Small plane safety

Jacquie Perrin
CBC – Marketplace
October 19, 2001

When you mention security and flying, you’ll probably think of big passenger planes and major airports. But many Canadians rely on smaller planes to commute – or take short trips for pleasure.


Marketplace co-host Jacquie Perrin flies small planes in her spare time. What she found out about security and small planes may surprise you.


As a known member of a flying club, Perrin must show her pilot’s licence, medical and log book when she takes a plane out. As for checking what a pilot takes on board, many clubs and small airports don’t bother.

Before Sept. 11, most people wouldn’t think of small aircraft as tools for terrorists. But Norman Inkster, Ontario’s new security advisor and former head of the RCMP, warns that’s not the case.

“We must not overlook the reality that terrorists could use smaller aircraft to render horrendous damage on us,” Inkster told Marketplace. “We need to be aware at smaller airports as well.”

On Perrin’s flight, she was able to circle the CN Tower — Toronto’s best known landmark — and fly over the Pickering Nuclear Power Plant. There have been calls for “no fly zones” over nuclear plants.

“The worst case scenario for release of this toxic material could end up with large parts of eastern North America looking like the zone around Chernobyl. Uninhabitable,” Tom Adams of nuclear watchdog Energy Probe told Marketplace.

Adams says it’s ironic that there are more restrictions about flying over the Toronto Zoo because it disturbs the animals, than there are over nuclear reactors.

Other flights Marketplace examined:

a sightseeing tour over Ottawa booked by one of our camera operators — no questions asked, no baggage or I.D. checked

producer Michael Gruzuk flew Vancouver-Victoria, a popular commuter route — no I.D. check, no metal detectors, no baggage check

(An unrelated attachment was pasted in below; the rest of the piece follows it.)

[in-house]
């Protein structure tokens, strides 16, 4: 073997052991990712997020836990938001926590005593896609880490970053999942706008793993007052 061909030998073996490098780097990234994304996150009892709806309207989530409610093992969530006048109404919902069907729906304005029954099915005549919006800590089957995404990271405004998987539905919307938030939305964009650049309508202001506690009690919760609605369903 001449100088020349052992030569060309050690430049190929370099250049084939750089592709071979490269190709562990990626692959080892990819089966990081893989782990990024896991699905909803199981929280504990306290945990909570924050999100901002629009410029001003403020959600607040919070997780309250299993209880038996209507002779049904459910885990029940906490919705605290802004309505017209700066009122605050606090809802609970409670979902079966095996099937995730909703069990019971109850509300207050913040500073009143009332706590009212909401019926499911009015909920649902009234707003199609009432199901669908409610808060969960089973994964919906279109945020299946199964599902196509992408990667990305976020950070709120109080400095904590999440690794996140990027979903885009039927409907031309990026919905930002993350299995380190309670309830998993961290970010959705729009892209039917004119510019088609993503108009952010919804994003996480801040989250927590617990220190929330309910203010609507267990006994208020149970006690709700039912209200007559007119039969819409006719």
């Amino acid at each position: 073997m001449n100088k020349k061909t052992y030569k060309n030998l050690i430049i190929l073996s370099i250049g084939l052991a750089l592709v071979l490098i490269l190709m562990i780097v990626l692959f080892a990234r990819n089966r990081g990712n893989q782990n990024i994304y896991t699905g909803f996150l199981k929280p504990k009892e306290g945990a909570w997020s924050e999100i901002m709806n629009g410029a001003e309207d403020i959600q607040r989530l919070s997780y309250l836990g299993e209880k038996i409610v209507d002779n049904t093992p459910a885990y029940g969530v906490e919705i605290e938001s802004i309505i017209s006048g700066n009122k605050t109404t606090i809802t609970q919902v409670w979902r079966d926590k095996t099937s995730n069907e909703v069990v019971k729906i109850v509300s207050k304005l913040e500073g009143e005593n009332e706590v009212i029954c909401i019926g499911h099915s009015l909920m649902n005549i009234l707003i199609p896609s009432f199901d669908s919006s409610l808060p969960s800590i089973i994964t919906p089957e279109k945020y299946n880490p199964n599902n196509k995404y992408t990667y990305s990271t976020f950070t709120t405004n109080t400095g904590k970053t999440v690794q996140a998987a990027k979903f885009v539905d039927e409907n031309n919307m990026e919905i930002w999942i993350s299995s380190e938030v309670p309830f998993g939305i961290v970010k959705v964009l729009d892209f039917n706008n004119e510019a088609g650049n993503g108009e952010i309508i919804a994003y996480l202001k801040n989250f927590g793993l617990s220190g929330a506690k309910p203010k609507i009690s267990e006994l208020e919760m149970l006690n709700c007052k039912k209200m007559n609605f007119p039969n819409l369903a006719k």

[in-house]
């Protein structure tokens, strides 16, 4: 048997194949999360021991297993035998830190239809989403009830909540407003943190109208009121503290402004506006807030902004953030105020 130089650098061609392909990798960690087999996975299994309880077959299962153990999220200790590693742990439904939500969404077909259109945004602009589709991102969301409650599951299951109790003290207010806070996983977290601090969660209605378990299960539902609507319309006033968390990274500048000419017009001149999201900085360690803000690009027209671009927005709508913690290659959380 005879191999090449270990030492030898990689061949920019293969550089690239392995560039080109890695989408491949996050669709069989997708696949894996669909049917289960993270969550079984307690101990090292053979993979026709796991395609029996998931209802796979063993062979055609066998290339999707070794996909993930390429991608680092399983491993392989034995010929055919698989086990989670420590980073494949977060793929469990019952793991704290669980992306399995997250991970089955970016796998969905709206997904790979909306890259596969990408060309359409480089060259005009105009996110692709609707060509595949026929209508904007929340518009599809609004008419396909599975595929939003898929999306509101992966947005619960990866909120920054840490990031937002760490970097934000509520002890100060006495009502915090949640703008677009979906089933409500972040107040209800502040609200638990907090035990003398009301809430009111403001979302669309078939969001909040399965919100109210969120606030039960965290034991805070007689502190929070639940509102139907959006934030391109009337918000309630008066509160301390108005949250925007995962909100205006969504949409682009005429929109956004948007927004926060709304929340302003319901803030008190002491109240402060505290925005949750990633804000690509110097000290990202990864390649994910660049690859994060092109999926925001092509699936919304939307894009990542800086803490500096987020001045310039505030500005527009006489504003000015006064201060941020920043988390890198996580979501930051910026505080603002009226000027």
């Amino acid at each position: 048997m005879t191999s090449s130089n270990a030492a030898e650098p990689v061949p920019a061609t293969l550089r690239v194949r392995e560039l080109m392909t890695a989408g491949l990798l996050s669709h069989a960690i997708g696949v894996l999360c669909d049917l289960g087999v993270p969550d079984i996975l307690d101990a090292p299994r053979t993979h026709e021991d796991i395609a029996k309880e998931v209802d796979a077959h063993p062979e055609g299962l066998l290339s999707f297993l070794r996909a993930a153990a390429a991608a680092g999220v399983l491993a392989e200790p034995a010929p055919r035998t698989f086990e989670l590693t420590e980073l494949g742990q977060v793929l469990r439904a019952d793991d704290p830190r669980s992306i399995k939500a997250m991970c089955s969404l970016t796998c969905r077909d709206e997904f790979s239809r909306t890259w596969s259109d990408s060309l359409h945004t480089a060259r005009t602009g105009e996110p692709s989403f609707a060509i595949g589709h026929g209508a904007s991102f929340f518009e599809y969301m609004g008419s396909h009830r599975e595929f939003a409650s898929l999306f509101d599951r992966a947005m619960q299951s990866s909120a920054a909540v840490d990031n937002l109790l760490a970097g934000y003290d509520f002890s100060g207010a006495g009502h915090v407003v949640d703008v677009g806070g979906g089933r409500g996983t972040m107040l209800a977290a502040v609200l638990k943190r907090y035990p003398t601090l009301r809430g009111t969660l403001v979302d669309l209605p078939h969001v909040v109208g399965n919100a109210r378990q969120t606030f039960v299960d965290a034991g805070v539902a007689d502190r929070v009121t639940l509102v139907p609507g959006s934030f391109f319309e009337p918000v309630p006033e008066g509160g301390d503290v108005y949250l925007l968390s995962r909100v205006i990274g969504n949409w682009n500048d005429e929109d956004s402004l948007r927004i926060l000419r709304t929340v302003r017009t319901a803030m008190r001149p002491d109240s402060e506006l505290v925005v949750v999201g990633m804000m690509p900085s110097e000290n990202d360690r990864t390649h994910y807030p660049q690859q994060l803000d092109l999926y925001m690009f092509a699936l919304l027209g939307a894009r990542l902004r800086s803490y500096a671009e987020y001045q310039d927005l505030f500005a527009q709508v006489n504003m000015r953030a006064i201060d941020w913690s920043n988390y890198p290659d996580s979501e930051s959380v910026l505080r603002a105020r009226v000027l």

Gruzuk flew Vancouver-Nanaimo — no security checks

In Ottawa, the only change in security was a ban on flying over the Parliament buildings and the prime minister’s residence.


Security screening up to individual carriers


When Marketplace asked Harbour Air why there was little security on the Vancouver flights, the airline told us screening at small airports is the option of the carrier — and they didn’t think they needed any.

The airline’s president, Greg McDougall, said a small plane is no more risk than any public vehicle.

“You have to consider in terrorism the object is to terrorize, that means taking out as many people and being as destructive as you can. A city bus plowing into people on the street can be destructive, a B.C. ferry blown up would be as destructive. My perception is the level of risk on a small aircraft is lower.”

More than three weeks after Sept. 11, we called a sampling of small Ontario airports to see if many had changed their security procedures. They told us they’re more aware, and make more of an effort to lock the airport gates. But that’s about it.

Transport Canada will only say security is tight at all of the country’s major airports. That leaves more than 700 smaller airports, and hundreds of small carriers with no consistent standards. Small airlines and airport operators told us security would be costly and difficult to enforce.

University of Toronto terrorism expert Wesley Wark was surprised by our findings.

“I think we have to take precautions against things that we think are not likely but are somewhere on the scale of the possible… if other countries step up their security measures and Canada doesn’t then we become a vulnerable place and we may attract attention and attack cause we are an easier target.”

Since Marketplace started working on this story, both Harbour Air and Jacquie Perrin’s flying club say they have boosted their security, in particular checking identification. That’s the kind of change the security experts we spoke with want to see.

“At the end of the day we’ll have to realize we can’t protect ourselves from everything a dedicated terrorist will do and what a dedicated terrorist wants to do,” Norman Inkster said. “But we have to do everything we possibly can to eliminate the number of options available to them.”

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